people have many suggestions about how to kill a bird. Most suggestions
are ways to make it easier on you but harder on the bird. One
particularly horrible method is to put the bird in a closed container
with a cloth soaked in lighter fluid. Another way people claim is
humane is to put the bird in a freezer and freeze the bird to death. If
this is just like going to sleep, why are we so very uncomfortable when
we get just a little cold?
way the Milwaukee County Zoo kills sick birds is the most humane and
also the way suggested by Gail Damerow in her bookThe
Chicken Health Handbook.
method is a bit hard on you because you have to do it. It is very easy
on the bird. It is quick and the last thing the bird knows is being
gently held by someone she trusts. And it is this trust that you
fulfill when killing a bird to put it out of misery.
Chicken Health Handbookby
Gail Damerow says:
best way to kill a chicken is to stretch its neck, which painlessly
breaks the neck and spinal cord. With one hand, hold the bird's feet.
Grasp the bird's head with the other hand, your thumb behind its comb
and your little finger behind its beak. Tilt the head back and pull
steadily until the head is separated from the neck."
bird will struggle when the spinal cord snaps but it is already dead.
Perhaps you want to give your friend a few treats like chopped hard
boiled or microwaved egg, chopped greens, or scratch grains before she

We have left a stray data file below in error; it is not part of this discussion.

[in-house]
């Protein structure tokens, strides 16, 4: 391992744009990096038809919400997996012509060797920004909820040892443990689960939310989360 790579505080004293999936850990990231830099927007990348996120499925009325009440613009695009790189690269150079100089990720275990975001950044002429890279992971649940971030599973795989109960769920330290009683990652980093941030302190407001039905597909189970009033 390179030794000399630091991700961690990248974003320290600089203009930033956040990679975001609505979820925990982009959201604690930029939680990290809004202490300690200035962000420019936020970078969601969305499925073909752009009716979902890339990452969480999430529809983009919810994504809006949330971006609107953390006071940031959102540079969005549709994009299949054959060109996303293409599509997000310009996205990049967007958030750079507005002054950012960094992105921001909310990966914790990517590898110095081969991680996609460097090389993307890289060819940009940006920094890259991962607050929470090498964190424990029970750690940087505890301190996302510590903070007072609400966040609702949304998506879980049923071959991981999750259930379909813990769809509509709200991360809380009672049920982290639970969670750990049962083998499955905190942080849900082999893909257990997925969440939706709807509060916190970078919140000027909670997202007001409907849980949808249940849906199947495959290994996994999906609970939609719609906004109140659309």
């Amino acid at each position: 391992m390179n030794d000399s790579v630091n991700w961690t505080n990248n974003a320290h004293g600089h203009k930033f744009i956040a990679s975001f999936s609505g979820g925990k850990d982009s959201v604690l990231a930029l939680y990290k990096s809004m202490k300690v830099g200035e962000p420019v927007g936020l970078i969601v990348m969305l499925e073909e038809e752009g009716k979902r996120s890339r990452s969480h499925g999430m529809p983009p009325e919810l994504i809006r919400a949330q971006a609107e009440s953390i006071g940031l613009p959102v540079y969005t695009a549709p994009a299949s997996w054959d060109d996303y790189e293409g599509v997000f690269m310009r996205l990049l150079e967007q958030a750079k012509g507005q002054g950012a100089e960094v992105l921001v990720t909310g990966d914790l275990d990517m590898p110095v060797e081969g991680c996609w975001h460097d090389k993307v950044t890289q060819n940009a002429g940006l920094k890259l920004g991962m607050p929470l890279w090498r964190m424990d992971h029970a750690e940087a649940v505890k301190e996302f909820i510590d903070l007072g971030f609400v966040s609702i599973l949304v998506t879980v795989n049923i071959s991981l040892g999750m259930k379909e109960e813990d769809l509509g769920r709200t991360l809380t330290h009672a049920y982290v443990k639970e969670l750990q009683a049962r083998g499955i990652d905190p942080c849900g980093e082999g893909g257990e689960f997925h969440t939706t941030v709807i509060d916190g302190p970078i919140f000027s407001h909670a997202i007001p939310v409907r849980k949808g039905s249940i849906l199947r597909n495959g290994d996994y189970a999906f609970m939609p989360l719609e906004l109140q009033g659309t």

While most often thought of as barnyard birds, chickens are found in urban, suburban, and rural environments across the country – and for good reasons! Chickens produce fresh eggs for their owners to enjoy themselves or sell, provide a natural form of pest control, and make fun, inexpensive, and easy to care for pets. There are many varieties of chickens, and one of the most unique, beautiful, and friendly is the silkie chicken. It is because of these qualities that silkie chickens are an excellent pet choice for novice and seasoned chicken owners alike. The silkie (sometimes spelled Silky) chicken is an old breed of poultry that originated in Southeast Asia sometime before the 1200s; the breed is aptly named for its fluffy plumage that is said to feel like silk. Silkies are also unique because of their dark blue flesh and bones, blue earlobes, five (as opposed to four) toes on each foot, and their inability to fly. It is quite difficult to tell the difference between male and female silkie chicks because they take longer to mature than most other chicken breeds; however, once they are mature, males (roosters) and females (hens) do have some distinct differences including: roosters tend to be larger than hens, the comb will be larger on a male than on a female, and males will crow while females will lay eggs. Silkies were officially accepted into the North American Standard of Perfection in 1874. Today, silkie chickens come in bearded and non-beaded varieties and can be seen in poultry shows across the United States. The American Bantam Association accepts six standard colors of Silkies for showing: black, blue, buff, white, partridge, splash and gray. However, there are also some non-standard, yet, popular colors. These popular non-standard colors are red, lavender, porcelain and cuckoo. A common question associated with silkies, and chickens in general, is do they make good pets? The answer is absolutely yes for the following reasons: Silkie chickens are inexpensive to keep Silkie chickens are extremely affordable pets to own, especially when considering the benefits of keeping them such as access to fresh eggs, pest control, and companionship. Silkies need a chicken coop, which should be a onetime expense, fresh food and water, and the occasional dust bath to keep mites at bay. A small fence should also be put up around the area silkies will be allowed to roam. Fortunately, all of these expenses – including the coop and fence – can be kept to a minimum by purchasing premade, simple products or constructing them at home. Chicken feed is quite cheap when purchased, and silkies can also eat scraps from your home and insects they find themselves (hence the natural form of pest control). Silkie chickens are easy to care for The coop, food, and water provided to silkies should be kept as clean as possible to ensure the birds stay content and healthy. Silkies should also be looked over weekly for mites, lice, and changes in health; should lice or mites be found, the entire flock should be treated, which is relatively easy and inexpensive. Silkies are hardy and resilient, and they are able to thrive in both cold and warm climates. These chickens are long-lived, often having life spans up to around nine years old, and continue to stay beautiful even when older. The fact that silkie chickens are unable to fly due to their fluffy plumage makes them the easiest of all chickens to keep as pets because they are that much easier to contain. Silkies are also known for their calm, friendly temperament, which makes them exceptionally great pets for homes that have children. In fact, silkies can be quite affectionate if owners take the time to handle them often. Silkie chickens provide many benefits to their owners Besides entertainment and companionship, silkies can provide their owners with tangible benefits, which makes keeping silkies as pets all the more rewarding. Silkies can be entered into poultry shows, which can become a fun pastime to get involved in, and they also provide a natural form of pest control as they gobble up any insects they find. And probably the largest benefit, silkies provide their owners with fresh eggs to eat themselves or sell. Silkies are excellent layers of relatively large-sized bantam eggs, and unlike most other breeds, silkies will continue laying eggs throughout the winter because their fluffy feathers keep them warm and content. In addition to being great egg layers, silkies are known for being the broodiest of all chicken breeds and are often used to incubate and raise the offspring of other poultry. Only purchase silkie chickens from reputable breeders Even though silkie chickens are easy, fun, and inexpensive to keep as pets, it is possible to obtain sickly chickens, which makes it much more difficult and expensive to keep a flock healthy. This means that when purchasing silkie chickens, potential owners should only work with reputable breeders. One indication that you are working with a reputable breeder is if the breeder’s flock is NPIP certified. The National Poultry Improvement Plan (NPIP) provides certification that poultry and poultry products destined for interstate and international shipments are disease free. In order to be a NPIP flock, requirements include Annual P-T Testing, AI Testing, Annual premises Inspection, and Annual Records Audit. Amber Waves, an industry leader for over 26 years, provides its clients with high quality silkie chickens from its NPIP certified flock and support over the entire lifetime of the chickens. Contact Amber Waves (http://showsilkies.com/) to purchase silkie chickens and get all of your silkie chicken questions answered.